911 and 988 are three digits making a difference; let's compare

By Matt St. Pierre, National Council for Mental Wellbeing, and Renata Hill, Moodfuel News

These public services both support U.S. residents with various needs, but there are distinctions between them as well

The launch of the 988 Suicide & Crisis Lifeline (Lifeline) this past July was a historic moment in the history of mental health services in the U.S. Now, anyone, anywhere in the nation can call, text or chat with this three-digit number and be connected to a trained crisis counselor who will help them navigate challenging moments and situations.

The new line has made it easier for those in a mental health or substance misuse crisis or mental distress to reach critical care. Plus, instead of being directed to police, 988 connects people in need with compassionate listeners trained to discuss crises ranging from suicidal thoughts to drug addiction.

A young Asian woman rests her head on the sofa back while looking at her phone; it's night and lights shine through window
Photo by mikoto.raw

The Lifeline also has some similarities to another three-digit number the nation knows well – 911. Here are some key comparisons.

Both 988 and 911 are memorable and connect people to crisis and other lifesaving services. Both dispatch first responders to caller's location, if needed. However, the similarities end there.

The 911 story

The Federal Communications Commission (FCC) has overseen 911 since its birth in November 1967 at the prompting of President Lyndon Johnson’s Crime Commission on Law Enforcement and Administration of Justice across all states and territories with the goal of providing emergency help nationwide. Monthly user fees paid by phone customers and carriers enable 911 to deliver first responders quickly and effectively.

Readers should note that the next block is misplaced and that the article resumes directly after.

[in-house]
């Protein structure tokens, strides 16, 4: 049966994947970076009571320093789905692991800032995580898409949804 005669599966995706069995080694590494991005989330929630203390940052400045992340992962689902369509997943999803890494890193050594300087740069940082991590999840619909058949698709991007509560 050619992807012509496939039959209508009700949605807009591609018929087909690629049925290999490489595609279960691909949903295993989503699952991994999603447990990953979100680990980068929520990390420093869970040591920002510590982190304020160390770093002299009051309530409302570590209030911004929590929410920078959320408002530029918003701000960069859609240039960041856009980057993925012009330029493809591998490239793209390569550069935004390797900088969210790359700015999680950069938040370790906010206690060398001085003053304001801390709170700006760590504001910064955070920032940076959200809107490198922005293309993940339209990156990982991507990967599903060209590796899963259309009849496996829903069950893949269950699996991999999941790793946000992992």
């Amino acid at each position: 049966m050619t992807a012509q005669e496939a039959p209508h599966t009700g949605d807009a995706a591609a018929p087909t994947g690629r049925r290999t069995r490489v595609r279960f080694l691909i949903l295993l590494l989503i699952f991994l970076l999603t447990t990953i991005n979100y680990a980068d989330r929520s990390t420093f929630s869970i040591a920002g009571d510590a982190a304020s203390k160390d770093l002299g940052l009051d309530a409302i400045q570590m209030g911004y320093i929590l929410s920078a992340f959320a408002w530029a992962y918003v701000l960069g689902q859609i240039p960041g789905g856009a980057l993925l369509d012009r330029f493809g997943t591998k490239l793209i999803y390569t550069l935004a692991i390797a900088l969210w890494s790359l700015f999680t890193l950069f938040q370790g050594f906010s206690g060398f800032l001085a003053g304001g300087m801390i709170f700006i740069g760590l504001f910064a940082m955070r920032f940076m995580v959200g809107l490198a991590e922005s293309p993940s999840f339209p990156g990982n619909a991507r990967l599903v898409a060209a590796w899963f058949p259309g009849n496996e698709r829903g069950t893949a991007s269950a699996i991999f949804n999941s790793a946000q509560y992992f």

However, studies have shown that the majority of 911 calls do not concern crime. A large research project by the Academy of Criminal Justice Sciences in July 2021 and reported by Time in August 2021 found that most calls were traffic-related at 17 percent followed by “disorder” at 16 percent and “suspicion” calls – from individuals worried that a crime might happen or has happened – at 13 percent. Calls for violent incidents specifically were at six percent.

A much smaller analysis of publicly available 911 data between January 2019 and November 2021 from police departments in nine cities performed by Brooklyn-based advocacy organization Vera corroborated this data, revealing that most people called 911 for a variety of reasons not involving crime, such as noisy neighbors, trespassing or a mental health crisis.

So, it’s not surprising that nationwide 911 dispatchers receive an average of 240 million calls per year – 7.6 calls a second or one to two calls for service per person per year in any given jurisdiction.

Photo by pisauikan

988's debut and performance